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Accredited Hospitals Give Better Care for Heart Attack

Medicare and Medicaid core measures for acute myocardial infarction more likely to be met

THURSDAY, July 24 (HealthDay News) -- Hospitals with Society of Chest Pain Centers' accreditation are more likely than non-accredited hospitals to comply with Medicare and Medicaid core measures for acute myocardial infarction, according to a report published in the July 15 issue of the American Journal of Cardiology.

Michael A. Ross, M.D., of Emory University School of Medicine in Atlanta, and colleagues analyzed data on 4,197 hospitals with reported measures for acute myocardial infarction, of which 178 (4 percent) had accreditation, and 4,019 (96 percent) did not. Accredited hospitals were more likely to be teaching hospitals in urban areas with more beds than their non-accredited counterparts.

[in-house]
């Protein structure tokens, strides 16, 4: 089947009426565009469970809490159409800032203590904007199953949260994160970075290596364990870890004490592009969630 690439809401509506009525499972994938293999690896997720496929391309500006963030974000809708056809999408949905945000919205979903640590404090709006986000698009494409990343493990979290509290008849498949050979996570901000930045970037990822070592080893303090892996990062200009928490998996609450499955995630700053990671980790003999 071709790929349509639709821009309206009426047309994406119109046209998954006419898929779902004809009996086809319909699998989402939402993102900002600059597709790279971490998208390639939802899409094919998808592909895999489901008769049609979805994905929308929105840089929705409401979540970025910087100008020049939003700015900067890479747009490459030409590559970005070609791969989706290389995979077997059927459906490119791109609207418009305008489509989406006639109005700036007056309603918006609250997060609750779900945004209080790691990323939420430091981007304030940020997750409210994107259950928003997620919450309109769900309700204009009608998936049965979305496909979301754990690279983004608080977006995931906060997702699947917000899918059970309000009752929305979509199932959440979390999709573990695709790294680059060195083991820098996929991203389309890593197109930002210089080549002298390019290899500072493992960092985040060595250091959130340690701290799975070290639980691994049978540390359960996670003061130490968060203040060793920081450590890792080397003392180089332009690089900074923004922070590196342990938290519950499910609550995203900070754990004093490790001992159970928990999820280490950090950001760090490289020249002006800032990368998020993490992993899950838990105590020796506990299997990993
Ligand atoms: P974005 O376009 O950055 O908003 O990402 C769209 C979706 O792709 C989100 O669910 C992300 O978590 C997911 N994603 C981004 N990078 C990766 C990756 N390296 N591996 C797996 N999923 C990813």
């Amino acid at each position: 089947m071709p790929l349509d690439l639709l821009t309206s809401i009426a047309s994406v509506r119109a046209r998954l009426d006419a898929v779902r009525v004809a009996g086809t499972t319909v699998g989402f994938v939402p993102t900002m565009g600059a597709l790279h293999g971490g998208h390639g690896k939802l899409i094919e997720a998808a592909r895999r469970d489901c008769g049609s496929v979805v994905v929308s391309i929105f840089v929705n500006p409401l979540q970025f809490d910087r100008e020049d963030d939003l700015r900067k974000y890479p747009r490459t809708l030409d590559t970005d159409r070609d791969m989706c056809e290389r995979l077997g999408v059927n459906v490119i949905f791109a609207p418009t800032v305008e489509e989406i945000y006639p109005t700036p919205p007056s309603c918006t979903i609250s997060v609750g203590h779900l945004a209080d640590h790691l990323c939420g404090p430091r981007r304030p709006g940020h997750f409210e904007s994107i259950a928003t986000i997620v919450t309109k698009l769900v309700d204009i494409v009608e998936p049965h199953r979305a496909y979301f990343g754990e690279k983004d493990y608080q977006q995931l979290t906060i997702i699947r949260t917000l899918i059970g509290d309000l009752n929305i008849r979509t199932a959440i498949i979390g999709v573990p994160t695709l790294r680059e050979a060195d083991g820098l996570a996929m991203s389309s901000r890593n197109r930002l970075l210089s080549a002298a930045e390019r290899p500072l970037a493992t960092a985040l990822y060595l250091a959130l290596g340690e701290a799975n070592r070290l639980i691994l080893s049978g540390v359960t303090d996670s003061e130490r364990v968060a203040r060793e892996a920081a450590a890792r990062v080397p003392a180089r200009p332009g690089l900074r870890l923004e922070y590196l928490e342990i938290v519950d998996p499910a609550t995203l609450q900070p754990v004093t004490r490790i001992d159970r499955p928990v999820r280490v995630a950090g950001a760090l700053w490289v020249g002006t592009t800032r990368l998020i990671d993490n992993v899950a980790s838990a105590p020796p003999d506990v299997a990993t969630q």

The researchers report that compliance with all eight acute myocardial infarction measures was significantly higher at accredited versus non-accredited hospitals, although both types of hospitals had similar performance for delivery of thrombolytic reperfusion therapy for acute ST elevation acute myocardial infarctions less than 30 minutes after arrival.

"Looking at the percentage of United States hospitals that are accredited is somewhat misleading because of the relatively large proportion of 'smaller' hospitals in the United States. At the time of this analysis, one-third of all United States hospitals had less than 100 beds," the authors write. "However, the absolute number of accredited hospitals studied was large enough to provide meaningful information on this new category of hospitals."

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